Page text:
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South Korean nuns come to the aid of refugees

Sisters of the Blessed Sacrament in Korea help refugees earn an income on their own
A street cleaner walks past pedestrians on a pavement in Seoul on Nov. 14, 2023. According to Korean law, applicants who have been denied a visa are required to visit an immigration office every six months to confirm the extension of their stay.

A street cleaner walks past pedestrians on a pavement in Seoul on Nov. 14, 2023. According to Korean law, applicants who have been denied a visa are required to visit an immigration office every six months to confirm the extension of their stay. (Photo: AFP)

Published: March 25, 2024 11:58 AM GMT
Updated: March 26, 2024 04:18 AM GMT

A wax candle production house operated by Catholic nuns in South Korea has become a source of income for refugees, says a report.

Refugees working at the Good Samaritan House operated by the Sisters of the Blessed Sacrament have expressed their pride in earning an income on their own, the Catholic Peace Broadcasting Corporation of Korea (CPBC) reported on March 23.

"I feel humbled to be a candle maker for Catholics and to be a part of this process," said Christine, a refugee from Uganda.

The workshop in Uijeongbu-dong helps refugees produce handmade candles and soap with natural beeswax sourced from Jirisan Mountain located in the Jirisan National Park, said Sister Kim Jin-hee.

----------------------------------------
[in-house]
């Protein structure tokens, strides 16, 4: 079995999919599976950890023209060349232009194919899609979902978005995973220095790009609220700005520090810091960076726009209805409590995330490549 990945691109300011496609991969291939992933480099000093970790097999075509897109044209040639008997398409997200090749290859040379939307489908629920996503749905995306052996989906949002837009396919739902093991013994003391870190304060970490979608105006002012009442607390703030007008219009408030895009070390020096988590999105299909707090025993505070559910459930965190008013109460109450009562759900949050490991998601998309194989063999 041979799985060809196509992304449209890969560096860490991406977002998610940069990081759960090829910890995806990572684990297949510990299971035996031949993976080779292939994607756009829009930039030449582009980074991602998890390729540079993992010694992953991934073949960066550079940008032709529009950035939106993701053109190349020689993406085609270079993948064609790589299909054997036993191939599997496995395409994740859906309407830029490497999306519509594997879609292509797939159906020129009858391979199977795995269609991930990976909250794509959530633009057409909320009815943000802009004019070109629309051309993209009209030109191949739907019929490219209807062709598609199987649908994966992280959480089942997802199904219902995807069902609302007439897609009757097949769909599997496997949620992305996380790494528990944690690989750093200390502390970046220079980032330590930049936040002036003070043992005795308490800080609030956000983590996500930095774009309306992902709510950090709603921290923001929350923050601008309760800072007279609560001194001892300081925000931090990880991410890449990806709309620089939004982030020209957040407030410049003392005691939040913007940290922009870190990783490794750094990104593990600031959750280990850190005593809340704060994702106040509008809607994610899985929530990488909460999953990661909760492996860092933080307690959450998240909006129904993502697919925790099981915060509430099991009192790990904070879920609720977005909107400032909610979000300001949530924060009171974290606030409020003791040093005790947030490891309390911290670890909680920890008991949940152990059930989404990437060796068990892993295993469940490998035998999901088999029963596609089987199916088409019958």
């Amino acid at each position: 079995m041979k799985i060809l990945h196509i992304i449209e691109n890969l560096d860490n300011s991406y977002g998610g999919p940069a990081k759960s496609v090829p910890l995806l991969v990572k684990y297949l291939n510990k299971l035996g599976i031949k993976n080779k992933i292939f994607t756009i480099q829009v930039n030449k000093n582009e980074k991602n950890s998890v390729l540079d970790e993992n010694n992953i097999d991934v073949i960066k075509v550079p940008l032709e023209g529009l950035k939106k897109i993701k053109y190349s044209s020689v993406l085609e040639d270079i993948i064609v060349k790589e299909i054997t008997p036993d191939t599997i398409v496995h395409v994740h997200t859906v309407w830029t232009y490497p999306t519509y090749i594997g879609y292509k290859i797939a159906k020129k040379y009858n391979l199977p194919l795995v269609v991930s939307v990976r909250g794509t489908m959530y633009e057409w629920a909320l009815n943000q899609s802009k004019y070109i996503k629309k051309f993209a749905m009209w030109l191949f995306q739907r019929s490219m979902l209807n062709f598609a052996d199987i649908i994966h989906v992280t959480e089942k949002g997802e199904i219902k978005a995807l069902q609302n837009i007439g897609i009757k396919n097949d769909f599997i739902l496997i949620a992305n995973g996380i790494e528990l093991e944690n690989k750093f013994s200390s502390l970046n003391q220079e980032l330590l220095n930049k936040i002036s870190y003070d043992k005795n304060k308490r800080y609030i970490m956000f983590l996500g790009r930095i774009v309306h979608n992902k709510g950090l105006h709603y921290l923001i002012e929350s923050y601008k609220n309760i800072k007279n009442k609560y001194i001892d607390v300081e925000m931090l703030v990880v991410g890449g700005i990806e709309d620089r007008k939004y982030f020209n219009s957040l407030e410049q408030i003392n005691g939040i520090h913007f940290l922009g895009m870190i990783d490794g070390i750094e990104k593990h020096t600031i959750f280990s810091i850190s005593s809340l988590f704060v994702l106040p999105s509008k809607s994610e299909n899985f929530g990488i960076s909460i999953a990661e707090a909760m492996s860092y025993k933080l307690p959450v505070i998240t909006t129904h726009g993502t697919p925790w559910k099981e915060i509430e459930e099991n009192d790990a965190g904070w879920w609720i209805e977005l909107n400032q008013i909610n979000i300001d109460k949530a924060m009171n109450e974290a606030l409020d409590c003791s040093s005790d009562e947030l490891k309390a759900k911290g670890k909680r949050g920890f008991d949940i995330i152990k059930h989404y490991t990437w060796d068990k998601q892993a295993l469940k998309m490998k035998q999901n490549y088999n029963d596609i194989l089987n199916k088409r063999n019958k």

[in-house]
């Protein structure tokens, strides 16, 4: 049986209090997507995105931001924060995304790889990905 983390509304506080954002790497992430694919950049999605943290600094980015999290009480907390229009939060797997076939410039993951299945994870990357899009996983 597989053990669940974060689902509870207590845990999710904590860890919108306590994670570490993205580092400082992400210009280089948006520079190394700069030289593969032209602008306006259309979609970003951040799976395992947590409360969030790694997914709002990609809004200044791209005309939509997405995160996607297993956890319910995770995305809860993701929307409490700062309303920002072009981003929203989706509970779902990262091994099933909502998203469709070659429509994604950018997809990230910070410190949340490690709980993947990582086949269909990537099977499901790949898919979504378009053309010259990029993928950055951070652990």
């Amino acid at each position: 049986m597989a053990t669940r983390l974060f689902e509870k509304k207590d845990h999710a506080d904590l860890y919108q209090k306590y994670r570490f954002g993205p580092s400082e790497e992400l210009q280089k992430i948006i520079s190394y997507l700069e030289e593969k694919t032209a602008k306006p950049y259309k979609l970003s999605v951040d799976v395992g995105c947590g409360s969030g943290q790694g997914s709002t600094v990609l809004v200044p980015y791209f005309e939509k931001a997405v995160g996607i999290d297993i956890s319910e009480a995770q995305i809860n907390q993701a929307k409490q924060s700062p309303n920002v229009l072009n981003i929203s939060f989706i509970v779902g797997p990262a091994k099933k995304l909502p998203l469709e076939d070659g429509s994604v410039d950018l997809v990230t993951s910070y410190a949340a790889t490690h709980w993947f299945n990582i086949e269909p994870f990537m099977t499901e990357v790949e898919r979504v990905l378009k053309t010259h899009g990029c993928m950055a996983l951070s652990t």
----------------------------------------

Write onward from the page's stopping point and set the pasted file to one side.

"We bring the beeswax directly from the Jirisan Mountain, so it's almost all natural. In addition, we use natural soy wax, not paraffin, so it has a natural aroma," said Kim.

The proceeds from the sales of the candles and soaps fund the refugees’ salaries, scholarships for refugee youth, and childcare for refugee children, CPBC reported.

Kim lauded the spirit of sharing that the refugees have shown by caring for others in need.

"I used to think that we were the Good Samaritans, but I feel that the migrants and refugees here, who help other refugees through labor together, are becoming the Good Samaritans,” Kim said.

The Good Samaritan House which began its operations in February 2020 has been serving the refugees who have difficulty obtaining work permits and jobs, the Catholic Times reported.

According to South Korean law, applicants who have been denied a visa are to visit an immigration office every six months to confirm the extension of their stay in the country.

These refugees are also not entitled to the cost-of-living support and employment permissions that are given to people who have submitted their first refugee application.

They are also denied access to the immigration and international resident support centers in the country.

As of December 2021, foreign nationals made up approximately 3.8 percent of Korea's population, totaling around 1.96 million residents, according to a report published by the National Assembly Research Service, the Korea Times reported.

Statistics Korea predicts the number to rise to 3.23 million, or 6.4 percent of the population, by 2040, the Korea Times reported.

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